Fave fashions of resistance movements and the revolutionary left

  1. shaved head (promoted by Rodchenko circa Russian Revolution)
  2. Phrygian cap, pantalons (trousers), la carmagnole (short jacket), sabots (clogs) of the Sans-Culottes circa French Revolution
  3. leather clothing (promoted by Sverdlov amongst the Bolsheviks pre-1917, they were sometimes refered to as the ‘Leatherites’)
  4. handkerchief code of the homosexual underground circa 20th century
  5. afro, black leather jacket, powder blue shirt, black pants, black shoes, black
    beret, and optional black gloves of the Black Panthers (promoted by Huey P. Newton and Bobby Seale)
  6. red bandana circa Spanish Civil War
  7. white helmets with a red line around the bottom and a large black ‘Z’, worn by the student activists in the Nihon Kakumeiteki Kyõsanshugisha Dõmei Kakumeiteki Marukusushugi-ha (Japan Revolutionary Communist League Revolutionary Marxist Faction) aka Kakumaru-ha.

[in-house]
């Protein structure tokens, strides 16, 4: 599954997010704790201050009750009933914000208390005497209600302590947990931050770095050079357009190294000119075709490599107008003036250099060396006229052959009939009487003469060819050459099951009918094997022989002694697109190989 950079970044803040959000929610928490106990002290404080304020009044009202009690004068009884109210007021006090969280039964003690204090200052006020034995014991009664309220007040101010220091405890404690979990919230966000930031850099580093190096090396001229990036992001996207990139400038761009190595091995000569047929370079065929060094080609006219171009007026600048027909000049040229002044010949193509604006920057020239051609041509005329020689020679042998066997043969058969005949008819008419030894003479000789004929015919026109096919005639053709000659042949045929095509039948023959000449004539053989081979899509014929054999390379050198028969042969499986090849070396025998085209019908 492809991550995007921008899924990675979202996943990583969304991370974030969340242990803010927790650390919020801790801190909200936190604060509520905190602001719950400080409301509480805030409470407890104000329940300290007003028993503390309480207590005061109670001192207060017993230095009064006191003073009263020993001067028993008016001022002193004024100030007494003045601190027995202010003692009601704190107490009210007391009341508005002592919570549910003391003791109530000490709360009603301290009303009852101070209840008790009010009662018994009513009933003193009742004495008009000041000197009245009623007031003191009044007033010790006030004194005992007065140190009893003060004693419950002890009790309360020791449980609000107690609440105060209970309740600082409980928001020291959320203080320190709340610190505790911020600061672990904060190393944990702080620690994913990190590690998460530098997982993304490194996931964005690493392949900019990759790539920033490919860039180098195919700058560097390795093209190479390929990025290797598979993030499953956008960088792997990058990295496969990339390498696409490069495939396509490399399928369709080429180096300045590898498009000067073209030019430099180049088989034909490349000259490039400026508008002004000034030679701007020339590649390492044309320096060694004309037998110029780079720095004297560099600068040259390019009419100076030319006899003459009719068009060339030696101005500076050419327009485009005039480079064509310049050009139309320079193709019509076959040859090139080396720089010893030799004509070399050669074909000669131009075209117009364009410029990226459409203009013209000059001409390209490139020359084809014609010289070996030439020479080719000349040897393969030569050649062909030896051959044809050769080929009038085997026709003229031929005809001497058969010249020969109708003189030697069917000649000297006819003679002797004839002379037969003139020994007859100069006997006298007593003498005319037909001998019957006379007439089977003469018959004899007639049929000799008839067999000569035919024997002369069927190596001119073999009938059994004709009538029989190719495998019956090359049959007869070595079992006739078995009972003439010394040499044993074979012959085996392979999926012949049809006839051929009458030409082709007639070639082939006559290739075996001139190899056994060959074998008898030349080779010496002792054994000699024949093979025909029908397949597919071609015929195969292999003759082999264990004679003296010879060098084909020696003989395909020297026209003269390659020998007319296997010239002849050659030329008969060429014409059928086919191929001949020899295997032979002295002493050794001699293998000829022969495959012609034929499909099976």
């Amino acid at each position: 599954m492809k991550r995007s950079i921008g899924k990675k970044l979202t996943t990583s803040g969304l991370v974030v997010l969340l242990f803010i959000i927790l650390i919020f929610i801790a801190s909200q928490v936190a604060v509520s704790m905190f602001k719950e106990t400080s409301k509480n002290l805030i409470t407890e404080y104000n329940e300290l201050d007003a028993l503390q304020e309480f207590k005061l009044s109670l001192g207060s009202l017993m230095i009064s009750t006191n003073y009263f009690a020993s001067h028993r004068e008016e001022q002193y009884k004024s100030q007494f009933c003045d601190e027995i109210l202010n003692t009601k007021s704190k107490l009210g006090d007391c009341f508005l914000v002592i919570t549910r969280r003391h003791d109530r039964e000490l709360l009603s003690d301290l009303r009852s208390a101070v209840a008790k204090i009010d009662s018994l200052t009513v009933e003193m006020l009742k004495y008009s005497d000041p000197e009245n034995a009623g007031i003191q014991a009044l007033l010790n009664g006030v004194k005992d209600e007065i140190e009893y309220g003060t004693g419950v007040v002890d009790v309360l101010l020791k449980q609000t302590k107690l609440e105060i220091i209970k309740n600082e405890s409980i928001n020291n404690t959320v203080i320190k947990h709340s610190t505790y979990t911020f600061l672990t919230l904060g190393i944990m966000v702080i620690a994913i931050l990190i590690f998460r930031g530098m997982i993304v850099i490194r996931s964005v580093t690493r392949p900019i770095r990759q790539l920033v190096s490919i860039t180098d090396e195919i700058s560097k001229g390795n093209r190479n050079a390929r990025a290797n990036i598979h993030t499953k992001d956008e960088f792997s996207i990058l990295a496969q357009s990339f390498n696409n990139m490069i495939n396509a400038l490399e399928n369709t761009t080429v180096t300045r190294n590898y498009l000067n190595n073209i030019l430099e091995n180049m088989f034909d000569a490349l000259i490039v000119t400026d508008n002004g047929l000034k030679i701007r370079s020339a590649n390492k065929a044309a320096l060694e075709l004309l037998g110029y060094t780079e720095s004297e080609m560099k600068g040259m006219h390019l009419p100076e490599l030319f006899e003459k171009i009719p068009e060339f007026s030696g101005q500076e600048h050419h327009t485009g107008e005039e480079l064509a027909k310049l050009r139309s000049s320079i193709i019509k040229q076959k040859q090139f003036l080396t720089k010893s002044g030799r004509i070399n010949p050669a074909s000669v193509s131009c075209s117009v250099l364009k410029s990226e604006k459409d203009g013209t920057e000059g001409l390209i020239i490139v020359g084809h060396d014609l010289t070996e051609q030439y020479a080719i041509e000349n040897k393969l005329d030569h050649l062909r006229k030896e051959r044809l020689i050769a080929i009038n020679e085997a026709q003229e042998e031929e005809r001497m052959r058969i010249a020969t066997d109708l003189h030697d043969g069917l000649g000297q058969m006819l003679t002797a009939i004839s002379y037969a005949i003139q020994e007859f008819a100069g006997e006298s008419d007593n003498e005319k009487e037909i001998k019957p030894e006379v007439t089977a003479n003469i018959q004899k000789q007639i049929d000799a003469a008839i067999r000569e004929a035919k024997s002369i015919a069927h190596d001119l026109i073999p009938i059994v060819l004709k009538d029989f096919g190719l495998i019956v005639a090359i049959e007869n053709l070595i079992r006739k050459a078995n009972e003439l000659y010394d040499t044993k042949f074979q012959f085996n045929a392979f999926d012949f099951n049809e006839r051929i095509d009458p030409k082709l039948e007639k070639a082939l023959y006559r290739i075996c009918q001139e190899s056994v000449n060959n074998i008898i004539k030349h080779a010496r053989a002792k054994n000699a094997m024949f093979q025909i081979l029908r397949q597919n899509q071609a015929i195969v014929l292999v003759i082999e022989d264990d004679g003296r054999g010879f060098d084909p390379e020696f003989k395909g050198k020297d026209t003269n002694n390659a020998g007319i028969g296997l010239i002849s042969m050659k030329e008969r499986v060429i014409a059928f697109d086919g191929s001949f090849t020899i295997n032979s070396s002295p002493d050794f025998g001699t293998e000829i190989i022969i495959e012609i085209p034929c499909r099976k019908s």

8. overalls (promoted by Stepanova after the Russian Revolution)
  9. Jungenschaftsjacke (also known as a juja or young stem jacket) of the Edelweiss Pirates circa German Third Reich
  10. red ribbons worn by activist Phillipinos at work in the late 1980s.
  11. sabots (clogs) of the ‘sabotteurs’ and pre-Luddites of 15th century Netherlands
  12. dyed red leather of the Red Sotnia (a faction in the Red Army during the Russian Revolution)
  13. kente cloth of American Black Nationalism
  14. membership card carried in the shoes of the Industrial Workers of the World (Wobblies)
  15. Early geometric Bolshevik textiles (designed by Varvara Stepanova)
  16. Tute Bianche (Italian autonomists in the 90s, they wore white overalls to evoke the ‘ghosts’ that would haunt the ghost town police proposed to make of a squatted area).
  17. fustian jackets, worn by workers during the Chartist era in the 19th century as a symbol of their class allegiance.
  18. umbrellas (carried by pro-democracy protesters in Hong Kong, the Umbrella Movement).
  19. orange felt hats (promoted by Orange Alternative, worn at anti-government protests in 1988 in the wake of the Solidarnosc/Solidarity uprising in Poland).
  20. raincoats (with ‘End Apartheid’ written on them, worn by British anti-apartheid activists during their long, ongoing protest in the 1980s).